Approved at the Hockey Canada Annual General Meeting in Calgary, Alta., in May, Hockey Canada’s new head
contact rules are zero tolerance, implemented to cut down on the number of head injuries suffered in the
The new rule will be in effect immediately, beginning with the start of the 2011-12 season.
Below is the wording included in the Hockey Canada Rule Book, outlining when the penalty is to be called
and what penalty is to be assessed.
Rule 6.5 – Head Contact
(a) In minor hockey and female hockey, a minor penalty shall be assessed to any player who accidentally
contacts an opponent in the head, face or neck with his stick or any part of the player’s body or
(b) In minor hockey and female hockey, a double minor penalty or a major and a game misconduct penalty, at
the discretion of the referee and based on the degree of violence of impact shall be assessed to any player
who intentionally contacts an opponent in the head, face or neck with her stick or any part of the player’s
body or equipment.
(c) In junior hockey and senior hockey, a minor and a misconduct penalty, or a major and a game misconduct
penalty, at the discretion of the referee based on the degree of violence of impact, shall be assessed to any
player who checks an opponent in the head in any manner.
(d) A major and a game misconduct penalty, or a match penalty shall be assessed any player who injures an
opponent under this rule.
(e) A match penalty shall be assessed any player who deliberately attempts to injure or deliberately
injures an opponent under this rule.
Note: All contact above the shoulders (neck, face and head) is to be called Head Contact under one of
the above (In minor hockey and female hockey).
Clarifications on Head Contact for junior hockey and senior hockey only
Referees should be aware of the tragic consequences of head injuries and concussions and strictly enforce
the rule. It is the responsibility of players, team officials and referees to make every attempt possible to
reduce the incident of this frightful injury. Team officials can teach players legitimate methods of checking
an opponent, while players can be educated to the dangers of checks to the head. The referee has the
responsibility to penalize players who contact an opponent in the head. If the referees are consistent and
strict in calling infractions that may lead to concussions, then along with the cooperation of players and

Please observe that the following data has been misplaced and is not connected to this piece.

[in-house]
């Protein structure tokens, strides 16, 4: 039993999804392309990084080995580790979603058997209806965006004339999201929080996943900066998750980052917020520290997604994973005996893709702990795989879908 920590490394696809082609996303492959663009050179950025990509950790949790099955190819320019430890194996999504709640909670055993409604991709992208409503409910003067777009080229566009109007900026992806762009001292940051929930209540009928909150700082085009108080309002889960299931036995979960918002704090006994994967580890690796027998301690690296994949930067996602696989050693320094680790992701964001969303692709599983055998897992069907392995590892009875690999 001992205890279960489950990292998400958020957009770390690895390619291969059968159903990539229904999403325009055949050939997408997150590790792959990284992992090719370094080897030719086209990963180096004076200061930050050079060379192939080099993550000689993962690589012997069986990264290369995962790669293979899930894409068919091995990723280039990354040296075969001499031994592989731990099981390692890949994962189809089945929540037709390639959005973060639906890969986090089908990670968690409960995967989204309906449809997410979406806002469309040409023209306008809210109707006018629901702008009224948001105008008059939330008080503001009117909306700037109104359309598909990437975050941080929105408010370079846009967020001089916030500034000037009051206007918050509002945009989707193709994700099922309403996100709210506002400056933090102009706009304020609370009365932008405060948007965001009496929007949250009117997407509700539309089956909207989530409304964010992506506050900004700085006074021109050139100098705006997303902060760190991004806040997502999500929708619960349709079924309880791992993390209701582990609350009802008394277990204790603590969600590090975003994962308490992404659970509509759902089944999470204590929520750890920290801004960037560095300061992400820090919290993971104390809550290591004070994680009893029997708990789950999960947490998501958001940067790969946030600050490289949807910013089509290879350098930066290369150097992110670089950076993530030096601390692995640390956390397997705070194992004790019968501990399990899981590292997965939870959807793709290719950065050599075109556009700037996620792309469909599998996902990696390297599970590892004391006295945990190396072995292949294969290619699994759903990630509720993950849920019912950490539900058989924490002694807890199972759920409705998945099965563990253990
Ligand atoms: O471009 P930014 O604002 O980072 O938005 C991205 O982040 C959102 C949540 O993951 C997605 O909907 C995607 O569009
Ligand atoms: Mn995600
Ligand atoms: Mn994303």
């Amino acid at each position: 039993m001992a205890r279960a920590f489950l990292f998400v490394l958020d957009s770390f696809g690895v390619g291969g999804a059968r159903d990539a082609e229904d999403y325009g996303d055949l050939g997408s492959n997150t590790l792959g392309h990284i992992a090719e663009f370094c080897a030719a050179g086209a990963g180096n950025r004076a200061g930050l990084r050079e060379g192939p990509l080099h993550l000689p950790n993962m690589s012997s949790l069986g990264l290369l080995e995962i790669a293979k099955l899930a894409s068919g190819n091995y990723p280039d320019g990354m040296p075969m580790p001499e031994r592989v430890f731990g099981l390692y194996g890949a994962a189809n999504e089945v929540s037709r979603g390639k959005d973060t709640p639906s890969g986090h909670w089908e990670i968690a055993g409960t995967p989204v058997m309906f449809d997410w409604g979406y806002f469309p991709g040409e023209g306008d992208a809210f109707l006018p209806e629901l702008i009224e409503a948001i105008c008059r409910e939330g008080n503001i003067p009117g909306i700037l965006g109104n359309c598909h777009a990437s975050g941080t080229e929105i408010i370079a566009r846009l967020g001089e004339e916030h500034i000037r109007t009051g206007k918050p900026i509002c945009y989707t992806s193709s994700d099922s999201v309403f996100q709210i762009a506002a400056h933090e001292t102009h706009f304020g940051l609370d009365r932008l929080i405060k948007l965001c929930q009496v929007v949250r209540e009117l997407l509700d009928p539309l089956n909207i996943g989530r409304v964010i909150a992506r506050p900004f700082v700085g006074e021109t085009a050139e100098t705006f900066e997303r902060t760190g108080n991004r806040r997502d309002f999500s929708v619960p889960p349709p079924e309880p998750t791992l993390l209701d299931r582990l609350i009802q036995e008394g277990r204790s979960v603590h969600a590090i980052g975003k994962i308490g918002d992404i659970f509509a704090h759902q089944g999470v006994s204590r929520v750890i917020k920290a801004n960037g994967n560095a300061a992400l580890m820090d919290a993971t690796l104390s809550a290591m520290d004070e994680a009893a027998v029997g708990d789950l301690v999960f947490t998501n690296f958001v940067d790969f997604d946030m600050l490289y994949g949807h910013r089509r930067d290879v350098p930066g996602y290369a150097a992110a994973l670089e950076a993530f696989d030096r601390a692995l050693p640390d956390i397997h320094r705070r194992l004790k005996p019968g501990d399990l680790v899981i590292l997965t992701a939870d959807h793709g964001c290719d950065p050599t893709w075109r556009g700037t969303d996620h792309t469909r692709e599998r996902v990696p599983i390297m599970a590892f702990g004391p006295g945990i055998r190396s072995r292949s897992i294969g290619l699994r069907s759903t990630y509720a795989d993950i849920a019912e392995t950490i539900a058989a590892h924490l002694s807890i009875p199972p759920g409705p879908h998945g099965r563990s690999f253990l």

team officials, these type of fouls and the chances of a player suffering such injuries can be significantly
reduced. The Head Contact penalty is based on the “degree of violence of impact” and can be defined in three
categories: minimal, moderate and severe.
Minimal impact would be called under other appropriate rules – elbowing, high-sticking, roughing, roughing
after the whistle, etc. A glancing blow or minimal impact to the head where a penalty is warranted.
Moderate impact would be a more significant degree of violence without injury that warrants a minor and
misconduct penalty under the Head Contact rule.
Severe impact would be a high degree of violence, with or without injury, which warrants a major and game
misconduct or a match penalty, at the discretion of the referee under the Head Contact rule.
What previously may have been considered a legal check with a shoulder check to the head shall now be
penalized as Head Contact if moderate or severe impact is made. These Head Contact infractions can occur
anywhere on the playing surface as a result of the initial contact to the head. Head Contact could also be
the result of an open ice hit, with or without the fouled player’s head being down. Body checking has not be
been removed from the game, but high hits or targeting the head shall be penalized. A fight is still to be
called a fight, not Head Contact. Referees are to strictly enforce penalties that call for infractions as a
result of low hits as these types of infractions may increase. The penalty signal for Head Contact will be
patting flat (open palm) of the non-whistle hand on the side of the head.